Anbar scholars, imams, district councils and members of the security forces are working together to re-establish control of mosque pulpits to prevent extremist preachers from using them to disseminate hate speech and incite violence.
The Anbar provincial council recently formed a joint committee comprised of members of the Sunni Endowment, district councils and police forces to oversee the selection of preachers and imams in mosques throughout the province.
Committee members include mayors of various Anbar towns, a tribal leader and an imam, provincial council religious endowments committee member Nasser Sami Jareesi told Diyaruna.
"The real start towards building communities and civil peace in Anbar will be by addressing the main problem, which is the religious and media discourse used by the 'Islamic State of Iraq and the Levant' (ISIL) to incite sectarian strife and conflicts," he said.
Anbar must be inoculated against another outbreak of sectarianism and extremism, he added, as "it has just been through war and displacement and has yet to heal from it".
"There are some preachers and imams who took over mosques and places of worship and opened unlicensed religious guesthouses in Anbar cities, especially in Ramadi, Fallujah and rural areas and villages," he said.
Under a new plan that provides guidance for Friday sermons, he said, mosque pulpits will be used to invite residents to co-operate with the Iraqi forces and to inform them about important issues that require their attention.
Popular conventions will be held to devise solutions to all the problems and obstacles that may arise in Anbar, he added.
ISIL's corrosive ideology
"The conditions experienced by the cities of Anbar over the last three years, from terror attacks to killings and destruction, are the result of ISIL's ideology and doctrine, which has swept the country and its people," said Sheikh Abdullah al-Ayed al-Rawi of the Sunni Endowments administration in Anbar.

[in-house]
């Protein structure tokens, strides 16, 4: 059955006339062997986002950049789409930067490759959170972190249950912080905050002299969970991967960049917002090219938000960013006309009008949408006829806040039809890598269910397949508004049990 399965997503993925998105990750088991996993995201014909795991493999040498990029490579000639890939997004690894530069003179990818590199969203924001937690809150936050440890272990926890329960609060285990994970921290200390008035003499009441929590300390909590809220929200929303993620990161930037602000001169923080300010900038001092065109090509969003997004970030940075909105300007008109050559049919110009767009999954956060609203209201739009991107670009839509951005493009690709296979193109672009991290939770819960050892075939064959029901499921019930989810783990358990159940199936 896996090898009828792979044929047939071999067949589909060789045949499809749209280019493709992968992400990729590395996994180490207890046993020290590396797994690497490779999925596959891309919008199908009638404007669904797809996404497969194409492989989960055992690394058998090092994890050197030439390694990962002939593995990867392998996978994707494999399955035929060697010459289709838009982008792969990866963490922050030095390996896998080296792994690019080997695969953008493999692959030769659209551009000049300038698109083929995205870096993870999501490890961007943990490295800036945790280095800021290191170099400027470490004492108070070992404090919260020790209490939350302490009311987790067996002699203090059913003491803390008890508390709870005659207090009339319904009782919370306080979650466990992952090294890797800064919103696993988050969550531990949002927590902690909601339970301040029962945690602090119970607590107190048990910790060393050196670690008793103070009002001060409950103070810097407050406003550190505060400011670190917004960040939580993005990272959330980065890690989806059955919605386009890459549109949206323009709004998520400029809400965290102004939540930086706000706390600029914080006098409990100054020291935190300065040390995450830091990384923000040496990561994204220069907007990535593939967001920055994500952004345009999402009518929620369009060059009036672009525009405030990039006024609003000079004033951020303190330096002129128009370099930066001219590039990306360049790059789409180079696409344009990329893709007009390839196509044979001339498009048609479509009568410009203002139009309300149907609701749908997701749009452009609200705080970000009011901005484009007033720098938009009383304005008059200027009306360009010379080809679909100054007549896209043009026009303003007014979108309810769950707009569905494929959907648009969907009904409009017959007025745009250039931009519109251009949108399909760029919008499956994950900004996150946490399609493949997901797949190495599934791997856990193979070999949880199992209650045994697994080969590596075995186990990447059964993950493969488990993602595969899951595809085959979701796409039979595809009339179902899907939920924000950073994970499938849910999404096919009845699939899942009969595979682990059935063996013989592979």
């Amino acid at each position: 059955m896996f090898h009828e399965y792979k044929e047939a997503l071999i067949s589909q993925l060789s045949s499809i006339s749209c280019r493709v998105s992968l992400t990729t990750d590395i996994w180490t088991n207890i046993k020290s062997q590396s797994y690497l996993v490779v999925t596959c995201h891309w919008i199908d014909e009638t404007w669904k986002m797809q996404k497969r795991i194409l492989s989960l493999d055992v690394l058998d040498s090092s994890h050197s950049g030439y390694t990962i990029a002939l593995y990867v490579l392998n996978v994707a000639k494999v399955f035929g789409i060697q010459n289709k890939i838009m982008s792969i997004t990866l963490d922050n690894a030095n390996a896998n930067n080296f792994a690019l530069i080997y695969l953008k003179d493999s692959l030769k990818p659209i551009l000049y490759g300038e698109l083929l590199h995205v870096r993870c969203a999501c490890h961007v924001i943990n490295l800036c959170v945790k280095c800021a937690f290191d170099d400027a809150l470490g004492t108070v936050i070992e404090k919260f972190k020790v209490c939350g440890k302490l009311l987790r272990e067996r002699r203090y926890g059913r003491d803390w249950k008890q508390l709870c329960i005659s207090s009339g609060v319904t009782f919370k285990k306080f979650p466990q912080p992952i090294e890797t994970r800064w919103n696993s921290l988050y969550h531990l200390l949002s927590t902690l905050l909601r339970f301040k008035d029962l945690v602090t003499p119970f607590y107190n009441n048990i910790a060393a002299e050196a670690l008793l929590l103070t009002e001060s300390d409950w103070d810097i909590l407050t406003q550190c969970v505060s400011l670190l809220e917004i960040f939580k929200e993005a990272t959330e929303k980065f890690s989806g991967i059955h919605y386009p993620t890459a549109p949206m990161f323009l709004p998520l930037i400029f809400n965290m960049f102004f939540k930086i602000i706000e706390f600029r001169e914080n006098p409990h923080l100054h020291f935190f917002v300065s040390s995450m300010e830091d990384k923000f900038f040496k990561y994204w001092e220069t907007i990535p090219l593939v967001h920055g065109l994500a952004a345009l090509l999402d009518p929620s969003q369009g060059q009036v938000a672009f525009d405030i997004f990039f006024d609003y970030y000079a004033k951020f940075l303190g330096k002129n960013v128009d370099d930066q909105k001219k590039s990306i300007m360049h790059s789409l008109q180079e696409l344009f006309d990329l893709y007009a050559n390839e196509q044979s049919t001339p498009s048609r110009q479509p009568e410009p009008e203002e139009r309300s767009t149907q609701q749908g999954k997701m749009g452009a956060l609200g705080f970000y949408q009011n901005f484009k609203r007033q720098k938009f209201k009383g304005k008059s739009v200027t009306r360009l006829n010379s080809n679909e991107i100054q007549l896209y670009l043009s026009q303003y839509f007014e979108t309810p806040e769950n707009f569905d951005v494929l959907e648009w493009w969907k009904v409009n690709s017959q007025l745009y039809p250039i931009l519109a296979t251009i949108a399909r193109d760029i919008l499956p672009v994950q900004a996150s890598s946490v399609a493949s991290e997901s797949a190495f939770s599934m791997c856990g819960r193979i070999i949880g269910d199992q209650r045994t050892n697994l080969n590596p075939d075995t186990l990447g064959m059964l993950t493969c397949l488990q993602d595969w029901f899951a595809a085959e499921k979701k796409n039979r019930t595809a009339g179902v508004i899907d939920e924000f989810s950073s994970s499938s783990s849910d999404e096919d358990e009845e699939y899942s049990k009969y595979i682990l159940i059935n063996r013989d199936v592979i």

As a result of the spread of this deviant ideology, thousands of families have been displaced from their homes through no fault of their own, he told Diyaruna.
This requires that all parties, including mosque imams and preachers, take a "serious and decisive stance" to confront it and prevent its propagation, he said.
"The religious discourse in the mosques of Anbar will be unified from now on," he said, adding that anyone who incites strife and violence will not be allowed to access the pulpits and will be held accountable.
Endowment committees will be responsible for the selection of preachers for the Friday sermons in all mosques, al-Rawi said.
ISIL was using extreme rhetoric that promoted sectarianism and justified the killing of civilians who were accused of collaborating with Iraqi forces and its designation of security personnel as "apostates", said Sheikh Ahmed Shehab al-Alwani, imam and preacher at Ramadi's old mosque.
When the group took over Anbar mosques and places of worship, it changed their names, created courses to indoctrinate children and outlawed certain prayers "in a clear distortion of Islam", al-Alwani told Diyaruna.
"Security forces, popular and governmental committees will monitor those who stand behind pulpits of mosques, hold religious seminars and even print sharia and Islamic books to prevent any incitement to violence and restore and rehabilitate the minds contaminated by terrorist ideology," he said.
Mosques and shrines destroyed
"Dozens of mosques were destroyed by the terrorist organisation ISIL," said Ramadi tribal fighters commander Sheikh Hamid Badran Theyabi.
This provides "clear evidence of its crimes against places of worship and [shows] it does not know the meaning of Islam and religion", he told Diyaruna. "How could any sane person stand at the pulpit of a mosque and then, after fleeing from the cities of Anbar, detonate it using improvised explosive devices?"
"ISIL has a very dangerous ideology and doctrine of blowing up mosques, religious landmarks, and tombs of God's prophets and messengers," he added.
The group has bombed the Nabi Younis mosque in Mosul, Al-Khodr Imam in Ramadi and the minaret of Annah district mosque in western Anbar, among others, he said, "which is the biggest evidence it does not know Islam at all".
"Religious books which were distributed to the people of Anbar, including Ramadi, by ISIL, are contaminated books with wrong concepts," he said.
The group also forced people to enter mosques, pray and listen to the sermons preached by elements it had brought in from other areas to replace the local preachers and imams, he added.